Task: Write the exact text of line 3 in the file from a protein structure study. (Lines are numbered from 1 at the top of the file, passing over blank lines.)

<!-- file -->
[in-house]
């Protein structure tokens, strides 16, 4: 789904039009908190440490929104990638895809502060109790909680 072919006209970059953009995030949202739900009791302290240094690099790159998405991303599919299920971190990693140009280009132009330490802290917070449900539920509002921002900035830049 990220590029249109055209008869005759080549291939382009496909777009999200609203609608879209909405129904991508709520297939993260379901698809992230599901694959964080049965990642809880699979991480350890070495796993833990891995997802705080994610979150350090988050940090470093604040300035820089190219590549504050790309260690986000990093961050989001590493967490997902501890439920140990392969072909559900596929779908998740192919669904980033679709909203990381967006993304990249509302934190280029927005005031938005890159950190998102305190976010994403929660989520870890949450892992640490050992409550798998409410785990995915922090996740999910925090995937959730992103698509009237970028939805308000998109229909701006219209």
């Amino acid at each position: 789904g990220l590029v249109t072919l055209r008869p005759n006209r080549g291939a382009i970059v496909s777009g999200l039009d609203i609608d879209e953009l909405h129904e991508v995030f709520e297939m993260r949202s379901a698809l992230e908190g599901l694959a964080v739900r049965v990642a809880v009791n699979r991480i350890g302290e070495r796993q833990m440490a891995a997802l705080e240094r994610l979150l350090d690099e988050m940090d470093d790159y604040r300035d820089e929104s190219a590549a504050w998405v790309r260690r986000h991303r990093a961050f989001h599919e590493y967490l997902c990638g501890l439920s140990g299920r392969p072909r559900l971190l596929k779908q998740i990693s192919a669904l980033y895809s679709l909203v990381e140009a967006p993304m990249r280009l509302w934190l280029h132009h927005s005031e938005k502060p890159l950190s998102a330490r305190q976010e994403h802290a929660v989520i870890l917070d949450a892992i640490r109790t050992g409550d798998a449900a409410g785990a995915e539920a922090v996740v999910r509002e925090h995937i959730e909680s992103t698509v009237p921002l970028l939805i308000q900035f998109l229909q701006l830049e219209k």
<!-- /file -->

């Amino acid at each position: 789904g990220l590029v249109t072919l055209r008869p005759n006209r080549g291939a382009i970059v496909s777009g999200l039009d609203i609608d879209e953009l909405h129904e991508v995030f709520e297939m993260r949202s379901a698809l992230e908190g599901l694959a964080v739900r049965v990642a809880v009791n699979r991480i350890g302290e070495r796993q833990m440490a891995a997802l705080e240094r994610l979150l350090d690099e988050m940090d470093d790159y604040r300035d820089e929104s190219a590549a504050w998405v790309r260690r986000h991303r990093a961050f989001h599919e590493y967490l997902c990638g501890l439920s140990g299920r392969p072909r559900l971190l596929k779908q998740i990693s192919a669904l980033y895809s679709l909203v990381e140009a967006p993304m990249r280009l509302w934190l280029h132009h927005s005031e938005k502060p890159l950190s998102a330490r305190q976010e994403h802290a929660v989520i870890l917070d949450a892992i640490r109790t050992g409550d798998a449900a409410g785990a995915e539920a922090v996740v999910r509002e925090h995937i959730e909680s992103t698509v009237p921002l970028l939805i308000q900035f998109l229909q701006l830049e219209k």